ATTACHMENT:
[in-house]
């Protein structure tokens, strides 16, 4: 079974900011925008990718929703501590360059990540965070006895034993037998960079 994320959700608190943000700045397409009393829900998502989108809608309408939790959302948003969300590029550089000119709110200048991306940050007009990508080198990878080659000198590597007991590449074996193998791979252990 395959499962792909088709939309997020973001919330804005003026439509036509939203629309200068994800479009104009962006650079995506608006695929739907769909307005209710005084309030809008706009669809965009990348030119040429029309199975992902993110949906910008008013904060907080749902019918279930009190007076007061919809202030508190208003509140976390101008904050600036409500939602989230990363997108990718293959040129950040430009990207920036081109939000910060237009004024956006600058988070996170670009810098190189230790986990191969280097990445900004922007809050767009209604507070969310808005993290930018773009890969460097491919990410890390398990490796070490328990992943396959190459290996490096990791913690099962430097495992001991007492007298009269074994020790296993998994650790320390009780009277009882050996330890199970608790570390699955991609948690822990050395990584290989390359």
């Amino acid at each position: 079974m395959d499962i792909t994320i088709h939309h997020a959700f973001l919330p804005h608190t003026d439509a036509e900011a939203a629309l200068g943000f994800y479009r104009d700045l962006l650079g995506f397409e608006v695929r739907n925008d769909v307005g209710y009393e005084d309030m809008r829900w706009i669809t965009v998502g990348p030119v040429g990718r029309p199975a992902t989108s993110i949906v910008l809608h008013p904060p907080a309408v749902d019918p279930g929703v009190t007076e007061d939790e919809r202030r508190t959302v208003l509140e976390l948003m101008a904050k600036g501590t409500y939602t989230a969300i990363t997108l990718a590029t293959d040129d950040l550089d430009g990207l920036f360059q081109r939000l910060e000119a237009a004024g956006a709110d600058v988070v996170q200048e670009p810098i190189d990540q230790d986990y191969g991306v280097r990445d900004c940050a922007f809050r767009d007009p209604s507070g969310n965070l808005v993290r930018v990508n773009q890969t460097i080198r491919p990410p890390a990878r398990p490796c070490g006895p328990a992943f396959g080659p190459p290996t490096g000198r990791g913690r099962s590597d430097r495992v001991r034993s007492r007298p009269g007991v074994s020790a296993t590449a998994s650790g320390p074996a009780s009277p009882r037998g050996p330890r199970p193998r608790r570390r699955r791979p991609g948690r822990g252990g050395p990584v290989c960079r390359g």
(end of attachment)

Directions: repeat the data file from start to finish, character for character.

[in-house]
């Protein structure tokens, strides 16, 4: 079974900011925008990718929703501590360059990540965070006895034993037998960079 994320959700608190943000700045397409009393829900998502989108809608309408939790959302948003969300590029550089000119709110200048991306940050007009990508080198990878080659000198590597007991590449074996193998791979252990 395959499962792909088709939309997020973001919330804005003026439509036509939203629309200068994800479009104009962006650079995506608006695929739907769909307005209710005084309030809008706009669809965009990348030119040429029309199975992902993110949906910008008013904060907080749902019918279930009190007076007061919809202030508190208003509140976390101008904050600036409500939602989230990363997108990718293959040129950040430009990207920036081109939000910060237009004024956006600058988070996170670009810098190189230790986990191969280097990445900004922007809050767009209604507070969310808005993290930018773009890969460097491919990410890390398990490796070490328990992943396959190459290996490096990791913690099962430097495992001991007492007298009269074994020790296993998994650790320390009780009277009882050996330890199970608790570390699955991609948690822990050395990584290989390359």
């Amino acid at each position: 079974m395959d499962i792909t994320i088709h939309h997020a959700f973001l919330p804005h608190t003026d439509a036509e900011a939203a629309l200068g943000f994800y479009r104009d700045l962006l650079g995506f397409e608006v695929r739907n925008d769909v307005g209710y009393e005084d309030m809008r829900w706009i669809t965009v998502g990348p030119v040429g990718r029309p199975a992902t989108s993110i949906v910008l809608h008013p904060p907080a309408v749902d019918p279930g929703v009190t007076e007061d939790e919809r202030r508190t959302v208003l509140e976390l948003m101008a904050k600036g501590t409500y939602t989230a969300i990363t997108l990718a590029t293959d040129d950040l550089d430009g990207l920036f360059q081109r939000l910060e000119a237009a004024g956006a709110d600058v988070v996170q200048e670009p810098i190189d990540q230790d986990y191969g991306v280097r990445d900004c940050a922007f809050r767009d007009p209604s507070g969310n965070l808005v993290r930018v990508n773009q890969t460097i080198r491919p990410p890390a990878r398990p490796c070490g006895p328990a992943f396959g080659p190459p290996t490096g000198r990791g913690r099962s590597d430097r495992v001991r034993s007492r007298p009269g007991v074994s020790a296993t590449a998994s650790g320390p074996a009780s009277p009882r037998g050996p330890r199970p193998r608790r570390r699955r791979p991609g948690r822990g252990g050395p990584v290989c960079r390359g």